Category: - ScottWinshipWeb
I thought the chart below that Tyler Cowen highlighted yesterday was fascinating, precisely because it begs Tyler's question, "What happened in 1980?"  Unfortunately, the discussion got immediately sidetracked.  The Incidental Economist guys argued that the chart was somehow wrong and there was no big jump in health care inflation in 1980.  But as Kevin Drum points out in a comment to the post, their trend basically looks just like in the chart they are criticizing.  Then Tyler posted an email excerpt from Austin Frakt of Incidental Economist that focused on why things flattened out in the late 1980s.
Let's dial this conversation back.  The fascinating thing about the original chart is how the U.S. pulls away from all the other countries starting in 1980.  So, fine, maybe there's not a dramatic change in trajectory in the U.S. beginning in 1980, but American health care inflation departs from the relatively tight pack of countries that it was part of prior to 1980 in a dramatic way.  I'd love to hear the IE guys and other health care experts hypothesize why that is.

My main interest in the chart is related to my (on-going, but much delayed) research into inequality trends.  Richard Burkhauser and Kosali Simon have shown that the rising cost of health insurance basically explains the (small) increase in income inequality that occurred in the late 1990s and 2000s.*  The exceptionalism of the American health care inflation trend in the 1980s mirrors the sharp increase in measured income inequality in that decade.  Might the two be related somehow?  Perhaps accounting for health insurance would reduce the apparent rise in inequality.  Alternatively, perhaps the rise in income inequality might explain the American exceptionalism.  Inquiring minds want to know! (mine anyway...)

Sorry for the light posting, by the way--there is a very cute 7-month-old to blame.

*Disclosure: my employer funded the research they conducted, and I played a primary role in the decision, but rest assured that my employer wants a big distance between this blog and its own work!

(cross-posted at and FrumForum)
*added note: Mike informs me that I missed the joke in his title, a Scott-Pilgrim-Versus-The-World nod.  I like to think I'm clever and witty, but clearly my lack of sleep from parenting a newborn has left me not so quick on the uptake...)

Mike returned from vacation and promptly put up a
post criticizing my take-down of Edward Luce's horrible Financial Times piece on "the crisis of the middle class".  It's become apparent to me over the past few years that I've been in D.C. that you can't refute a specific empirical question about the situation of the poor or middle class (e.g., is it in crisis? as in much worse off than in the past?) without being attacked on much broader grounds than you staked out and being called an opponent of these groups or an insensitive jerk.  I actually don't disagree with much that Mike writes "against" my "views".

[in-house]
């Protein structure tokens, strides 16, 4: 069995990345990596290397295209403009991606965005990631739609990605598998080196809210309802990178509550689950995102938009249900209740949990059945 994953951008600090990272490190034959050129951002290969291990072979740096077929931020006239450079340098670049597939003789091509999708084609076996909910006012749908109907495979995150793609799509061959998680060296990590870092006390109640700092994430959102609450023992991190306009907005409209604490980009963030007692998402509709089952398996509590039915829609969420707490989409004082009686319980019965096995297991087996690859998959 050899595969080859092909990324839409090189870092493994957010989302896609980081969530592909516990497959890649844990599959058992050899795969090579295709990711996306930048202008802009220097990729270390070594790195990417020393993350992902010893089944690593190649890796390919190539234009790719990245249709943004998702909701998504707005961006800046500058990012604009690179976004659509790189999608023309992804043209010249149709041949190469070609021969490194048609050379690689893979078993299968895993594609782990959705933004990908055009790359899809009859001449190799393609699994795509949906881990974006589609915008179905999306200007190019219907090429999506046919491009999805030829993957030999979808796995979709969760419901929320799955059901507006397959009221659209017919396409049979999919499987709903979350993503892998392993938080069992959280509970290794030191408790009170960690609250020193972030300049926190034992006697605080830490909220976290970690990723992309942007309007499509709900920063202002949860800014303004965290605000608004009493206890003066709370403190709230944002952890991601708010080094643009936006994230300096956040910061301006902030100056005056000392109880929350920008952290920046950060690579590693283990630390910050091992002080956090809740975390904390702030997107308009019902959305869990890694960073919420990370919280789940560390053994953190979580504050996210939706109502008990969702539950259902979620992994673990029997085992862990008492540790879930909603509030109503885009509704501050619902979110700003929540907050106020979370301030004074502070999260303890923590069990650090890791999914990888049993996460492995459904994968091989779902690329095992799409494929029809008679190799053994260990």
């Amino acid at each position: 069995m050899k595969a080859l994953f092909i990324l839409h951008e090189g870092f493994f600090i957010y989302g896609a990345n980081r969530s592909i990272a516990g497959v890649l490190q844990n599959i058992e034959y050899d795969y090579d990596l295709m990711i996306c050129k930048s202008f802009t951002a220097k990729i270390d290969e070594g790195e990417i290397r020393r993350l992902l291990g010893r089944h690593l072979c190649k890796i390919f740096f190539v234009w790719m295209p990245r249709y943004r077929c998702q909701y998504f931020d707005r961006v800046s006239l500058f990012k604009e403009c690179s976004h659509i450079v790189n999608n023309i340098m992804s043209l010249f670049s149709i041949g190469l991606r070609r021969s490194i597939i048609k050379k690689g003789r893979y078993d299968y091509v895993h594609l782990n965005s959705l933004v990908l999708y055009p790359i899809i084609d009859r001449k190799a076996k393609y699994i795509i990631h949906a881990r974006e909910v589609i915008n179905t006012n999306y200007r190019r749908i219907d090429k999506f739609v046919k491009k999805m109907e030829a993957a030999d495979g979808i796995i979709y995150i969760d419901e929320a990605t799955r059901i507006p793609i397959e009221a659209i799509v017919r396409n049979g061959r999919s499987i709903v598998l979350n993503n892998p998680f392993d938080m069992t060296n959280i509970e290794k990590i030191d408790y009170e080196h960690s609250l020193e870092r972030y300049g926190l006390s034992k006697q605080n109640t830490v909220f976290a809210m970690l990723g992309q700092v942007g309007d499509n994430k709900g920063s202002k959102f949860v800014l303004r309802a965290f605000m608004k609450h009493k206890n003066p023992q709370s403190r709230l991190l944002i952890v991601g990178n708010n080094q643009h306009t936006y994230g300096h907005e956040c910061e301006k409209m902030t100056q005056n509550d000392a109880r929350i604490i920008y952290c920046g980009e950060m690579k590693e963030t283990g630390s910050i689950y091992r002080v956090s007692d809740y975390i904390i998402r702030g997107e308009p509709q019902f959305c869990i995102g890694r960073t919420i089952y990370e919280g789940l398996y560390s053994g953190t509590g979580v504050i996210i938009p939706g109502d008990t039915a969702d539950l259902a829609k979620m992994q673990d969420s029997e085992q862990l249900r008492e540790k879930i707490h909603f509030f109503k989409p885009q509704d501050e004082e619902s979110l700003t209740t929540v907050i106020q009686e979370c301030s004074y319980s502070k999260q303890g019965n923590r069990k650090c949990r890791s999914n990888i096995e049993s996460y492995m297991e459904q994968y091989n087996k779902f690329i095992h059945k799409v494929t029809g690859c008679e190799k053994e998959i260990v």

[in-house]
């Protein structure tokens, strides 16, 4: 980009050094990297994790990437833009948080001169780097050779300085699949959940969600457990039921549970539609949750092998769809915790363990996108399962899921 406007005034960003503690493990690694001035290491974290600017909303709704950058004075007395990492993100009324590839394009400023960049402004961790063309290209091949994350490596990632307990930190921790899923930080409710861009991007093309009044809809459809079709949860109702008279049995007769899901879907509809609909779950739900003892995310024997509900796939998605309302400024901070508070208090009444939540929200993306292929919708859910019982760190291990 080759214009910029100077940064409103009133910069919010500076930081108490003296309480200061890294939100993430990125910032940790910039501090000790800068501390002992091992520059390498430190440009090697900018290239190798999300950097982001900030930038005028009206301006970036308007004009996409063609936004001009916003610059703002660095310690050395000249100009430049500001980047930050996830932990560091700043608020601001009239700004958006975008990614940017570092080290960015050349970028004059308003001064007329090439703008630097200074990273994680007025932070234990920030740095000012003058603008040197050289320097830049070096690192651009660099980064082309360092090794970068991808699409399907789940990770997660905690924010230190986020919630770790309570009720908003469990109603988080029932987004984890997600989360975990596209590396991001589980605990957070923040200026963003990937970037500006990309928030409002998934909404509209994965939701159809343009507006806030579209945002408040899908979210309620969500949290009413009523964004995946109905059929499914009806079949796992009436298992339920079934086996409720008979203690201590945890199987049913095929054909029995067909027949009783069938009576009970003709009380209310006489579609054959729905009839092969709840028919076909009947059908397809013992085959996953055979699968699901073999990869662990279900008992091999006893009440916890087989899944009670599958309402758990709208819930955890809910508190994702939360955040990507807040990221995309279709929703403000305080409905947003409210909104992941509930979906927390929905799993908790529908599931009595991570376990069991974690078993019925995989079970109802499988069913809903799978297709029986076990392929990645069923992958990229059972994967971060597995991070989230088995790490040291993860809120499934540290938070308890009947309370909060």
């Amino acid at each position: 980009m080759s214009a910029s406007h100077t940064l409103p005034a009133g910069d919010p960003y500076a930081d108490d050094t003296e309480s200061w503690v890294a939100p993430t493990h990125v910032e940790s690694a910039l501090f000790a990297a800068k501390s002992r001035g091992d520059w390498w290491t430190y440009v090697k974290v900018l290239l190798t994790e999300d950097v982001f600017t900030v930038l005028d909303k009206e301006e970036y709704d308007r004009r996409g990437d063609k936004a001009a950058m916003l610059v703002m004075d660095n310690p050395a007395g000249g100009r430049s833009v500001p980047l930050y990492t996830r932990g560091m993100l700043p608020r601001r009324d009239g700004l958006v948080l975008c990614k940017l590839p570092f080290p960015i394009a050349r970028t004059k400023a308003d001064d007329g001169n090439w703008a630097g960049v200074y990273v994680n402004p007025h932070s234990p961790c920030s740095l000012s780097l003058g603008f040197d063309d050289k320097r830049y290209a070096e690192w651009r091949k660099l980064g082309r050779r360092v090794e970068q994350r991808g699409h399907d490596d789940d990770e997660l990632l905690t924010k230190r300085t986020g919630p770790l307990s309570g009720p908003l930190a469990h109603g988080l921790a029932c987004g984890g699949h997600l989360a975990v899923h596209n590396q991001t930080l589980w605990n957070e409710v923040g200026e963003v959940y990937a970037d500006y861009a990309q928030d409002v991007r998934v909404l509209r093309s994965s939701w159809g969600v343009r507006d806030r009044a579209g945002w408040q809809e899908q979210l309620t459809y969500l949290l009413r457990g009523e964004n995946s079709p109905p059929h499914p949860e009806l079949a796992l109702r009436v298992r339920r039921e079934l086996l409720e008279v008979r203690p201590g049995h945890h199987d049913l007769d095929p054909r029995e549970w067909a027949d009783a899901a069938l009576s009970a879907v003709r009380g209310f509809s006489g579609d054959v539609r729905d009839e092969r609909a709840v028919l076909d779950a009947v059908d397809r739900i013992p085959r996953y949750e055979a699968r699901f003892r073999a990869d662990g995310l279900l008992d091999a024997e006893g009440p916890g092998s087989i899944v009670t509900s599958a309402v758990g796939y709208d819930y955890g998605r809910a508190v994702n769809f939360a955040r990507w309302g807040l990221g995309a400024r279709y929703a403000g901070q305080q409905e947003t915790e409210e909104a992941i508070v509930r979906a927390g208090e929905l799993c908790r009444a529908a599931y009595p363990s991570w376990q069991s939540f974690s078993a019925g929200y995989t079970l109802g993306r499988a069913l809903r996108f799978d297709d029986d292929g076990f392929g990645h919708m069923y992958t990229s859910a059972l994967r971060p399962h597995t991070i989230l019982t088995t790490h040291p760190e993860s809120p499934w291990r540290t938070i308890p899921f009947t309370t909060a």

What I do disagree with is the contention that the middle class is in crisis.  And I think that it's bad to believe (and assert for mass audiences) that that's true because it hurts consumer sentiment, prolonging high unemployment, and diverts attention from the truly disadvantaged who really
are in crisis.  Mike can say that that pits me against the middle class (his post was titled, "Scott Winship versus the Middle Class"), but then let me ask Mike and others who would disagree with me a simple question:  Why do you think Americans are deluded about their economic conditions, since in June, 7 in 10 American adults said their "current household financial situation" is better than "most" Americans' (Q.25, disclosure: the poll was commissioned by my old employer)?  Why are you against the middle class?

Mike says that when I say some problem affects a tiny fraction of the population, that's like a hit man saying that he doesn't kill that many people as a fraction of the population--the "
Marty Blank gambit" as he calls it.  But look, that's not an apt analogy.  If I were saying that we shouldn't give a rat's ass about the tiny share of the population that experiences a bankruptcy, that would be using the Marty Blank gambit.  I never said that, and I wouldn't.  But if you convince everyone in the middle class that they are just one bad break away from bankruptcy, then you shouldn't be surprised when they don't spend their money and the recovery continues to stall.  It's important to convey the facts correctly.  Mike is stalling the recovery!  Why are you against the middle class, Mike??

Finally, I think the best chart I've seen that puts all of this into perspective (which I made myself) is the following showing health insurance trends:

Anyone who wants the data can email me at

And contrary to Mike's assertion, the fraction of under-insured has not increased.  You can read the
conclusion of my dissertation if you want to see what the facts show.

I'll keep being concerned about the people who are in crisis, but I'm not going to buy in to the conventional wisdom among progressives that the middle class is in crisis.